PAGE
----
NEW ORLEANS SEAPLANE BUSINESS STRUGGLES WITH BP RESTRICTIONS
Signs of positive intervention from FAA bring hope
It’s not only the commercial fishing and tourism industries suffering from the Gulf of Mexico oil spill. Surprisingly, companies who normally assist with disaster response are being hit hard by restrictions BP is putting on the airspace above the spill area. BP is barring regular customers from doing business with these area aviation businesses, including members of the Seaplane Pilots Association, even when BP is not footing the bill.
Local commercial emergency services pilots are regularly being denied authorization for flights into a very large TFR over the Gulf for legitimate, customer-paid flights of media, photographers, scientists, public officials, and regular customers involved in the oil spill response. BP frequently tells local officials and media that they may only enter the TFR in Coast Guard or BP-provided helicopters. In one remarkable instance, an environmental scientist, hired by BP to guide them in studying and lessening the impact of the spill on fragile barrier islands and their inhabitants, has been told he cannot use a seaplane to land offshore of these islands, but must instead land on the wildlife refuge property in a BP helicopter! In addition, non-emergency operations such as delivering passengers to fishing charter boats and air tours have been interrupted by the extensive TFR, causing additional loss of income.
According to Rhonda Panepinto, co-owner of Southern Seaplane, Inc. (www.southernseaplane.com), in Belle Chasse, LA, “Clients to whom we have provided seaplane service for years such as ES&H, the University of New Orleans Geology Department, and local government agencies have been recently been told by BP that our services are off limits for their use in the cleanup response. According to BP,” Panepinto states, “the reason these companies were denied the use of our aircraft is ‘single engine aircraft are not deemed as safe according to BP standards and that only twin engine aircraft are permissible.’ ”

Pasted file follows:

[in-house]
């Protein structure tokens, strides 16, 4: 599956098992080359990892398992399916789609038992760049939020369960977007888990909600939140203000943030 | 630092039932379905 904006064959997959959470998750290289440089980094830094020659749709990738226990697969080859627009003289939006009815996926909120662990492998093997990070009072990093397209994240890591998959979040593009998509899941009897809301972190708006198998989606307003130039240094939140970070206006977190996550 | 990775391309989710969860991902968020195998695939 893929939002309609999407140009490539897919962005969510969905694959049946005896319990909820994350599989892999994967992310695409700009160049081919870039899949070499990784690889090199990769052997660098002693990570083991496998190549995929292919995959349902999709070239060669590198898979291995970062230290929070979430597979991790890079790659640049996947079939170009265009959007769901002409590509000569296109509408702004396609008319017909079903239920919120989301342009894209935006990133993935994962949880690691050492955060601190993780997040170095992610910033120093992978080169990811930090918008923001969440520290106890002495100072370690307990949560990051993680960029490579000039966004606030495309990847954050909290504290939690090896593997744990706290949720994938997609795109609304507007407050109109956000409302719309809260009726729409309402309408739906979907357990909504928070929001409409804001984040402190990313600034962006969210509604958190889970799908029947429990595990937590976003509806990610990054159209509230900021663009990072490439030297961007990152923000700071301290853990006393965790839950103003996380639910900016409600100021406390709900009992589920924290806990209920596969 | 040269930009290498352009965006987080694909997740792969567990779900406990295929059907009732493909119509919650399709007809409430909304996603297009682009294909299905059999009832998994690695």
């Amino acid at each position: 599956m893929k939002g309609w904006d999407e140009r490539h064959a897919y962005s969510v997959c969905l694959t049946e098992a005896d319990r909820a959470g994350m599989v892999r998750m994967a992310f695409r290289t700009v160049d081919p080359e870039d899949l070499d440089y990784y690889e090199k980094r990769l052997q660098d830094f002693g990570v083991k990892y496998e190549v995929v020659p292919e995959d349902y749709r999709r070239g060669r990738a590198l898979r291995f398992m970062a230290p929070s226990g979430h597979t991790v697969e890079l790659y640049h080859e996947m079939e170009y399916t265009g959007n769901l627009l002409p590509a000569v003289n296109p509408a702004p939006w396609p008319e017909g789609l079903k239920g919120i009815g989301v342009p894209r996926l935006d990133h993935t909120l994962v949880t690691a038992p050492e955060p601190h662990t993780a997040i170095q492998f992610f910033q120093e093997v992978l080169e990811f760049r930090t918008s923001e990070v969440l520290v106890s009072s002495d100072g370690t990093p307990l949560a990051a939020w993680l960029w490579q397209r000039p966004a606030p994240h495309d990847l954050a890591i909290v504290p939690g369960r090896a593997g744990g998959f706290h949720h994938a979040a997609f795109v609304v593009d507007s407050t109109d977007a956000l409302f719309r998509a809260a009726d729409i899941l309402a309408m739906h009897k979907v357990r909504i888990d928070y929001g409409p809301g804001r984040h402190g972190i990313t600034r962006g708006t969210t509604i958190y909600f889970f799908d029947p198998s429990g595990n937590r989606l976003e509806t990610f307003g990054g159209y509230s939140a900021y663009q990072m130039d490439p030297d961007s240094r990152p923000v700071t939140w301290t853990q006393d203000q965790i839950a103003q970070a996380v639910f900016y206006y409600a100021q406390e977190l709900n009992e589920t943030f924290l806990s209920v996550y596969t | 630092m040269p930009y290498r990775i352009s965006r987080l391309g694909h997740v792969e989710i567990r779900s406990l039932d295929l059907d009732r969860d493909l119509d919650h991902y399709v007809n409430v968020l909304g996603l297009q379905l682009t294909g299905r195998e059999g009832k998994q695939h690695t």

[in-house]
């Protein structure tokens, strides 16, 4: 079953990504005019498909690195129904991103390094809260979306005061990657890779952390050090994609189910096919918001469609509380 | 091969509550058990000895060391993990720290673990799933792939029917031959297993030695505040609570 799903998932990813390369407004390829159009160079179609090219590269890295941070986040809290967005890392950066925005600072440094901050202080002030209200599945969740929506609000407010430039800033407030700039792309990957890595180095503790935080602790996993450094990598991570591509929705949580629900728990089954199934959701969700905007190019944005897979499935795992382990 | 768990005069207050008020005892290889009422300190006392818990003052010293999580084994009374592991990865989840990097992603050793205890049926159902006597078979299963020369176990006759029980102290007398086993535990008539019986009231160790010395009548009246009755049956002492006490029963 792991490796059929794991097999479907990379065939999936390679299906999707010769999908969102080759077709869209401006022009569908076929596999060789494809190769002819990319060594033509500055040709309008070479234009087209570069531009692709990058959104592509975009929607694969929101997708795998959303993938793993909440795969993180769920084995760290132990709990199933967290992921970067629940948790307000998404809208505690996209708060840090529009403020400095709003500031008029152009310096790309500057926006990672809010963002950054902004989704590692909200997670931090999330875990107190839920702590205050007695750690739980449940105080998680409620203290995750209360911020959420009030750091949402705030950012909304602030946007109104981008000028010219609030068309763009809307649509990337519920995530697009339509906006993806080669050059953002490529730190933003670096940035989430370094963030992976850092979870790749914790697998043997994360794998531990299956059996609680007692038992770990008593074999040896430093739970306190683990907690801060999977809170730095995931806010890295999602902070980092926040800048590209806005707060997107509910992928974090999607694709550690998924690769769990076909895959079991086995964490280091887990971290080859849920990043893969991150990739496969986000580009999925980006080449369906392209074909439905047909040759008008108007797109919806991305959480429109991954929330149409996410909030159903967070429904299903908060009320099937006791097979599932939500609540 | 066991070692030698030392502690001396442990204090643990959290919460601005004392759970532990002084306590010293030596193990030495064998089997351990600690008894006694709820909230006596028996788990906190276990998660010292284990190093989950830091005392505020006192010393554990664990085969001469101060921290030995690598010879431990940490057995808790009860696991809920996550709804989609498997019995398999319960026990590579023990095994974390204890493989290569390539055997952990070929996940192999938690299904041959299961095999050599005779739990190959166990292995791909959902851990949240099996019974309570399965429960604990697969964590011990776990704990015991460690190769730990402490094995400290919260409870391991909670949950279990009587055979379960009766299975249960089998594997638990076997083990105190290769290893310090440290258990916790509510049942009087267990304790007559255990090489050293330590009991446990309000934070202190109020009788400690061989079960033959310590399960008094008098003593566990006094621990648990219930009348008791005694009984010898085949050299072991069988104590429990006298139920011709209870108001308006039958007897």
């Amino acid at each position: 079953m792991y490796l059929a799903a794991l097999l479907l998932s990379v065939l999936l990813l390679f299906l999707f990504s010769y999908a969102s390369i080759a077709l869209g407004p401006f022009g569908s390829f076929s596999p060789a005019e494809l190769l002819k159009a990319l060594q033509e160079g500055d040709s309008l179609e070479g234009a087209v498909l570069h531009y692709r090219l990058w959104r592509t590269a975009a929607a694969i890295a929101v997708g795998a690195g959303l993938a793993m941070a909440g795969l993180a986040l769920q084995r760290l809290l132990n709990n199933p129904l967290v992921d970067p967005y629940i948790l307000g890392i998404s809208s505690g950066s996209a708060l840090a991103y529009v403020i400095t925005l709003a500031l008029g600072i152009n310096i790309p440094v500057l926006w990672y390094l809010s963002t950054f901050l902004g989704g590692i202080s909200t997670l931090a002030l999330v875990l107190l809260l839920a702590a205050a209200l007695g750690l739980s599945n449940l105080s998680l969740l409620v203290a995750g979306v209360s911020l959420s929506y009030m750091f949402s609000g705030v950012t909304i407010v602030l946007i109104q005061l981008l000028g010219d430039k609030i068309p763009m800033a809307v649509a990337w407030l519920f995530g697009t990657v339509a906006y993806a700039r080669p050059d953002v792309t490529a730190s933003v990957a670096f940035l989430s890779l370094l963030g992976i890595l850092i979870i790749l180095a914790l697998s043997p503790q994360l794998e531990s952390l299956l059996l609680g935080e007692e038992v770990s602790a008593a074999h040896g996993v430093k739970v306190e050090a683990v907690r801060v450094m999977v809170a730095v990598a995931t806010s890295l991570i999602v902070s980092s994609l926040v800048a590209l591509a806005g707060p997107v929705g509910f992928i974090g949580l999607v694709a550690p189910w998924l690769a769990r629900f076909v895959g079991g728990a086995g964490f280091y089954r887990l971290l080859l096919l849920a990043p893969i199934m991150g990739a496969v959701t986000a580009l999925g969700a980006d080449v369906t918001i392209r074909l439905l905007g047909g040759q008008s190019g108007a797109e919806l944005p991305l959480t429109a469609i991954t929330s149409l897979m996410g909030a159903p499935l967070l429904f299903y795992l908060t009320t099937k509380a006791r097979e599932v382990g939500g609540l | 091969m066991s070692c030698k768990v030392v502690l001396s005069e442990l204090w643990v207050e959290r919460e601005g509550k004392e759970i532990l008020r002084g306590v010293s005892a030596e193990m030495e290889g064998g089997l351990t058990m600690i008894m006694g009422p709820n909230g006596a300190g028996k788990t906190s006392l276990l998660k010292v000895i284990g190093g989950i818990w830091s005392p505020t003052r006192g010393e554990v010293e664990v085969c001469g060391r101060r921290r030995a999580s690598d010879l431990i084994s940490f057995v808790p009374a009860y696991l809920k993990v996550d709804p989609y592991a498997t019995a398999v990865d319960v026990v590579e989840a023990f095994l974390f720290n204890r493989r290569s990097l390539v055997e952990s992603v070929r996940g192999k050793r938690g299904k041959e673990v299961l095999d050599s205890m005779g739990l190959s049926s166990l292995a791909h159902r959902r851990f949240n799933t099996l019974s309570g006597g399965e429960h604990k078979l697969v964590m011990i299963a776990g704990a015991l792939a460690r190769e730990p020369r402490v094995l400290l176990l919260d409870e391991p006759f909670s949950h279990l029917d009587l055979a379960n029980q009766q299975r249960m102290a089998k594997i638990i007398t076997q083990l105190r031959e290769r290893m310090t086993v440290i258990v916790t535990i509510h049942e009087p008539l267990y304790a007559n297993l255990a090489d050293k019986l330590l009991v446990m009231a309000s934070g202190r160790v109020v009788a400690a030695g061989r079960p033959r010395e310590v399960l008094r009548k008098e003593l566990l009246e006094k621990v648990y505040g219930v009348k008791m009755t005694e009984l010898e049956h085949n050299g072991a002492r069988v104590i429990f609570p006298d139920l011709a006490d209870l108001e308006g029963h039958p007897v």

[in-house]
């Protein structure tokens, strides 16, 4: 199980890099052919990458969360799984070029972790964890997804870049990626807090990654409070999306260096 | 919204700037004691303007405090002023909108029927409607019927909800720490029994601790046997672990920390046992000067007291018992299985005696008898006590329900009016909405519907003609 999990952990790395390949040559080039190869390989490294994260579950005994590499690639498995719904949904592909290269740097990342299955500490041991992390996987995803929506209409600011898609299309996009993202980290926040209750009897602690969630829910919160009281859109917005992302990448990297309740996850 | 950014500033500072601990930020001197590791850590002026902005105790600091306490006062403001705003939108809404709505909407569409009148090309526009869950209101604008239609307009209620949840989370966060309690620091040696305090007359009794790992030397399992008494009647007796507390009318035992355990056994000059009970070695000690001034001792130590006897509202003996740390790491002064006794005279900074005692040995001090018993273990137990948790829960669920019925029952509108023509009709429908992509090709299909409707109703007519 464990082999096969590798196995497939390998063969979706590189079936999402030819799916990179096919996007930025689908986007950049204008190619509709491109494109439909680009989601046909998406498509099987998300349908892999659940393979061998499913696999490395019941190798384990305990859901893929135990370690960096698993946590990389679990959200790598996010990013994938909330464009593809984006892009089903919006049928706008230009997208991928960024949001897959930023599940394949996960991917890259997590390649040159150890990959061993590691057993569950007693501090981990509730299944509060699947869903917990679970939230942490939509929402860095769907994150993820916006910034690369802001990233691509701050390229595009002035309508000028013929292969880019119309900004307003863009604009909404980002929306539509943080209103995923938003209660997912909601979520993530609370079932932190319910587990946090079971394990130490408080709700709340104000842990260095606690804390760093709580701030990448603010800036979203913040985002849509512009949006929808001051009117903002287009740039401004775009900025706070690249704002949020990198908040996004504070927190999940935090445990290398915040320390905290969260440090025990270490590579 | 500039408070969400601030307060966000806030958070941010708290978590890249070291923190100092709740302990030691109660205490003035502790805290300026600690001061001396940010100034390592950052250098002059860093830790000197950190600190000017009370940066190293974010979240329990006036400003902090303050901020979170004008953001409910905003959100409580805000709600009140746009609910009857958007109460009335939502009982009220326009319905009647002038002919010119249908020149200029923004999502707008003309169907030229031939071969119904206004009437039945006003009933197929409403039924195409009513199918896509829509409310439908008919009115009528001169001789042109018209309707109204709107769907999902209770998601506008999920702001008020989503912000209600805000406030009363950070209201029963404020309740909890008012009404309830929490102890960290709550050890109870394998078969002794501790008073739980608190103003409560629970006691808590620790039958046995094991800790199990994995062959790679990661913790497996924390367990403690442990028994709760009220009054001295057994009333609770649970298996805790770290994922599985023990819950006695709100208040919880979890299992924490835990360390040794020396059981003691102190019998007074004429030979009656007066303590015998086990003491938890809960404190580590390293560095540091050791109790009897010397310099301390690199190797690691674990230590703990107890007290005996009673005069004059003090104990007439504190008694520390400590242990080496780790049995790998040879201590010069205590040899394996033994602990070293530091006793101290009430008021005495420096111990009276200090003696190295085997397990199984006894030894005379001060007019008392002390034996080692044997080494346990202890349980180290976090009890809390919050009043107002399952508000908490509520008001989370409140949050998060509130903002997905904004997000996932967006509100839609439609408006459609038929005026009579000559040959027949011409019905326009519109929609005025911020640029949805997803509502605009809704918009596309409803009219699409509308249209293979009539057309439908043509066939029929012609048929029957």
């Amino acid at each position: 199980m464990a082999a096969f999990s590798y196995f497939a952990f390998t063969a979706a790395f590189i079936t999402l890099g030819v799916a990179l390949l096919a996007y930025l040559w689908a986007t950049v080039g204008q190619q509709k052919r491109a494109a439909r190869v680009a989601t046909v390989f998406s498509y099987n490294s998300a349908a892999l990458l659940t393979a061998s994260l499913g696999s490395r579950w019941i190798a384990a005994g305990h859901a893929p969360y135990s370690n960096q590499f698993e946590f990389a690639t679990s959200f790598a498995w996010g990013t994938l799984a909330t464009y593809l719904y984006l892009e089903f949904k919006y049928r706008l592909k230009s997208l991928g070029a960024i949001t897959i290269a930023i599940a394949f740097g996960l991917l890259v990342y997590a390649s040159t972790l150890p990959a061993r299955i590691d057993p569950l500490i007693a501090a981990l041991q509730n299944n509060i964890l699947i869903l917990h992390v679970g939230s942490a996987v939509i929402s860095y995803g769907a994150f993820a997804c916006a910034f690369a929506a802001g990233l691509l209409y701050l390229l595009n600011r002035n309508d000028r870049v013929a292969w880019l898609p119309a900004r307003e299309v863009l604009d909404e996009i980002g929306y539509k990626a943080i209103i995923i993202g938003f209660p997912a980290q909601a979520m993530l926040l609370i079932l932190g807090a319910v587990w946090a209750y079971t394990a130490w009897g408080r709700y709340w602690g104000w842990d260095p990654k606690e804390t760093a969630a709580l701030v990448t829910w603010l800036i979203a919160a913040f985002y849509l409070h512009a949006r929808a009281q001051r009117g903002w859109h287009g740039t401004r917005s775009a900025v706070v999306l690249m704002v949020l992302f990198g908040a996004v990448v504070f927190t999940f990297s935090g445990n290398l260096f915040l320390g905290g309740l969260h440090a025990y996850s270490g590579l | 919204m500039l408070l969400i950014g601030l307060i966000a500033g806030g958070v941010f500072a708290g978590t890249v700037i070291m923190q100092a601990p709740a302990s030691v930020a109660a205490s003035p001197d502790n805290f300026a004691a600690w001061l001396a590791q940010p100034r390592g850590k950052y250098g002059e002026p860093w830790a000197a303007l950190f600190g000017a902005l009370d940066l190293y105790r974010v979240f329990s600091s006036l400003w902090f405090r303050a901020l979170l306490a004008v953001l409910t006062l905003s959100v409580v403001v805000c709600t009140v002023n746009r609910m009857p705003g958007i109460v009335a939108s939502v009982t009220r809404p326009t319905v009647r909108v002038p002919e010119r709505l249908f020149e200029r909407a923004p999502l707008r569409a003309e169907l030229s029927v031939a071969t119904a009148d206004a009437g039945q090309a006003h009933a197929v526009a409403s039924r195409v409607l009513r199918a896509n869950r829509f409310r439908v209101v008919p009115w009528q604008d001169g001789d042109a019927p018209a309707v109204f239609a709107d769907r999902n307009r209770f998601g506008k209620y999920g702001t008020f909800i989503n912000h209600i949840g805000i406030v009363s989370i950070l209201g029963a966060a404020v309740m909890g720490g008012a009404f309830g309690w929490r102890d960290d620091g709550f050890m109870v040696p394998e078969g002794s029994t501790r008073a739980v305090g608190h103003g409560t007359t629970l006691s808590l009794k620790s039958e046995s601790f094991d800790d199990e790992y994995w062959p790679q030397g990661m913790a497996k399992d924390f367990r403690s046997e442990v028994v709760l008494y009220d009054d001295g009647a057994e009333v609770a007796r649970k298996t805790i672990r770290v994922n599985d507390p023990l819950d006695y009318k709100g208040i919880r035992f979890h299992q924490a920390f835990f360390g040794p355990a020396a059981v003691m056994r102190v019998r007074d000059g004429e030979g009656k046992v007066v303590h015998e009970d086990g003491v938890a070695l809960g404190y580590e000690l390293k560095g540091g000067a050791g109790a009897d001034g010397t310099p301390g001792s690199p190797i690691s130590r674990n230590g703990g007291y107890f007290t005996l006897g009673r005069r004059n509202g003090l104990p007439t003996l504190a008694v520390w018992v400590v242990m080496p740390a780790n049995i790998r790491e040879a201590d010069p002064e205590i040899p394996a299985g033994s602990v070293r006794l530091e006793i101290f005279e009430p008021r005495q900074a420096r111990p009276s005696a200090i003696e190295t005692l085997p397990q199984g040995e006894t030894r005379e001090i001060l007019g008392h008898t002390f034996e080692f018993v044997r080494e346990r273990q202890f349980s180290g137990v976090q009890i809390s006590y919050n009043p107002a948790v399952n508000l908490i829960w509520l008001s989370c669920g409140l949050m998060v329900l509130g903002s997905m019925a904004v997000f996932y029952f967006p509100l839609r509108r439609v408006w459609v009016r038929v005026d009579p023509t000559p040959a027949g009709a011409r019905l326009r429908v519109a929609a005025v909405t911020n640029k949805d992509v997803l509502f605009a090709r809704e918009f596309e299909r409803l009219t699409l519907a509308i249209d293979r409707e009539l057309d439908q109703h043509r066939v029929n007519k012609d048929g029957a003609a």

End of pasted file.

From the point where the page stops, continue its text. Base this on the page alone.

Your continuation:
Southern Seaplane has supplied various commercial aviation services in the New Orleans area for 54 years and built its business on servicing the oil fields. SSI enjoys contracts with major oil companies including Exxon using the same single engine aircraft which BP finds unacceptable. Although Exxon also usually bans single engine land aircraft, they and other oil companies recognize the floats on a seaplane as an equivalent safety margin to that of a second engine. Even a call from Exxon to their BP aviation operations counterpart on SSI’s behalf was to no avail.
Yet Part 91 operators who are not providing commercial flights (important to the news media) are being allowed to conduct their normal business within the TFR, having been issued a permanent discrete code at the establishment of the TFR.
Local aviation companies assert that BP is in violation of Louisiana Fair Trade Practice regulations, has slandered their reputations in the aviation and oil field industries, and are taking advantage of FAA regulations to unduly control access to the oil spill area. The TFR area has also been expanded to a very large area which includes the entire Louisiana coastline, barrier islands, and large portions of several parishes. Panepinto asserts that “the reason for this massive TFR is that BP wants to control their exposure to the press.”
Southern Seaplane, SPA, and others have repeatedly pled with the FAA, Coast Guard and BP to be allowed to continue normal business, and conduct disaster response services as they have done for over 50 years. Signs of hope appeared late this week when a new high level FAA official from Washington contacted Southern Seaplane, stating his intent to help them “get back to doing business”. An FAA-led meeting is scheduled for Saturday in Louisiana with the FAA, BP and Southern Seaplane to try to address the matter in a reasonable way.
SPA is in regular contact with Southern Seaplane, and is supporting their efforts to work with federal officials toward a successful resolution of this matter. This will allow all qualified aviation businesses in the Gulf region to continue doing business with their regular customers and to bring their valuable assets to bear on this massive disaster. Updates will be posted on this blog.